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Re: Re: Re: My Favorite Holy War is:

by Anonymous Monk
on Aug 27, 2003 at 23:39 UTC ( #287207=note: print w/replies, xml ) Need Help??

in reply to Re: Re: My Favorite Holy War is:
in thread My Favorite Holy War is:

Does this legendary Mac user-friendliness apply to iMacs? I ask because other than Mac classics they're the only macs I've used for more than an hour and I found them to be less than productive (to put it nicely).

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Re: Re: Re: Re: My Favorite Holy War is:
by jryan (Vicar) on Aug 28, 2003 at 00:56 UTC
    How old of an iMac? Was it running OSX? OS9 and below wasn't really designed for developers, so most don't really like it. OSX, on the other hand, is a different story all together... However, OS9 and below are still extremely user friendly, IMHO, for people who don't have to write code.

      It was pre-OSX. The problem I've found with Macs in general is that they aim for simplicity rather than consistancy. Take the device configuration procedures, in the versions I've used you'll select to configure the mouse and it'll give you something like two options: one for mouse speed, and one for click sensitivity (or something, I forget :). So what happens when you need to load a new mouse driver? That's located somewhere completed different not cross-referenced at all. A different more "advanced" operation? Somewhere different entirely. Macs have often appeared to me as something that has been over-engineered for ease of use at the sake of usability. Oddly enough, I often feel the same way about Perl.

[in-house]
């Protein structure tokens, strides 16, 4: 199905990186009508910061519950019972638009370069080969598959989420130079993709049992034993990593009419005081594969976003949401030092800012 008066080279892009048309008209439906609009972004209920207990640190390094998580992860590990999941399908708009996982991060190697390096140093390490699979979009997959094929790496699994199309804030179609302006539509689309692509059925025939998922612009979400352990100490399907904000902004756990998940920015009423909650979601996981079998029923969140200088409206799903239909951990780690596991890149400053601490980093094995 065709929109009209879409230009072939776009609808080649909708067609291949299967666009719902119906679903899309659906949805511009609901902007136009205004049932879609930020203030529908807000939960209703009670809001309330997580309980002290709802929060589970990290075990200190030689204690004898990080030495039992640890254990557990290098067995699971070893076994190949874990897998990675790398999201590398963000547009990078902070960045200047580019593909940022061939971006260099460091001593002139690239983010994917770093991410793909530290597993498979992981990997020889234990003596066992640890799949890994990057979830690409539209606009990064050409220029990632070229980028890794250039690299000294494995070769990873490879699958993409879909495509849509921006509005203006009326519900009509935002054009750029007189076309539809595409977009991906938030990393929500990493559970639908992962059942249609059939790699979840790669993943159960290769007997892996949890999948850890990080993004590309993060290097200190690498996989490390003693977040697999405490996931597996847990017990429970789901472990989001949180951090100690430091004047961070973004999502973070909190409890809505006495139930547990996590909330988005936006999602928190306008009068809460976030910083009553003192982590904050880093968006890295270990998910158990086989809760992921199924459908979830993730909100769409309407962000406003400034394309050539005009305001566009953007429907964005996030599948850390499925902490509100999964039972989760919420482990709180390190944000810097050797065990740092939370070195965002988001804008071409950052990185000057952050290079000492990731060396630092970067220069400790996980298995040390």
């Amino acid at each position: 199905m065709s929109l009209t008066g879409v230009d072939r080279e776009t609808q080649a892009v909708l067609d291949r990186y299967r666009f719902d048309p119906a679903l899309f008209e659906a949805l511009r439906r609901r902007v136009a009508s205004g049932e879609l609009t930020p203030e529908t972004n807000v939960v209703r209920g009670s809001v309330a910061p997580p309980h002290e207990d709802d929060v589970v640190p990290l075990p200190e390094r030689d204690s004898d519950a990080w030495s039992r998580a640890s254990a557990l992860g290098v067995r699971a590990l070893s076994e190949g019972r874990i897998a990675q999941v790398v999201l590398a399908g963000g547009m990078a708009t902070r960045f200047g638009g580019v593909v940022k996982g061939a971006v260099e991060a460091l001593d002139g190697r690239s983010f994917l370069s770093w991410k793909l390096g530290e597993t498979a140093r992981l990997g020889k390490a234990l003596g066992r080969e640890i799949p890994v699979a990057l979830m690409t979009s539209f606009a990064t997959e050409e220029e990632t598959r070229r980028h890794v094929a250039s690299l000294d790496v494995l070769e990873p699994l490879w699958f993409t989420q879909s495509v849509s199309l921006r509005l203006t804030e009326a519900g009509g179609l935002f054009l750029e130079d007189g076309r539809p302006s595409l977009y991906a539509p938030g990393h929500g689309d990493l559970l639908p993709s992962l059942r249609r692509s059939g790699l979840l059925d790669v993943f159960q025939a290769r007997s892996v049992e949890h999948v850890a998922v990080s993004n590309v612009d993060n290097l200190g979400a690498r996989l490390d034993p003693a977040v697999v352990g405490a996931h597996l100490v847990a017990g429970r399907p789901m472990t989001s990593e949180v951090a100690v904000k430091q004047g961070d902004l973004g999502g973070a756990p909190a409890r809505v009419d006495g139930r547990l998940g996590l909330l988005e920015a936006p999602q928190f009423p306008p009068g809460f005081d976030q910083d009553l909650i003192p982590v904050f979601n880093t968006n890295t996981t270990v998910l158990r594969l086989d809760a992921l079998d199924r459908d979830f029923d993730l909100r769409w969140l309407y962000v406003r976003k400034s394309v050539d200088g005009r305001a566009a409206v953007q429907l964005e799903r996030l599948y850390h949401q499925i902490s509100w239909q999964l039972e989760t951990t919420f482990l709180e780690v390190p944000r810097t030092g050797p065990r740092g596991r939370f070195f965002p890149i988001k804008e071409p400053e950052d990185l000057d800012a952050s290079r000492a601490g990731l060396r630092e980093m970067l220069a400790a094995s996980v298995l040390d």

I'm coming from using almost exclusively Linux and BSD-based operating systems, so my assumptions and what I find intuitive are probably quite different from the average user. However, I think Apple could benefit substantially from a control center approach (such as KDE) that is directly referenced from the more "user-friendly" configuration menus. Then again they may already have done this in OSX ;-).

        Ironically, yes, they already do this. :)

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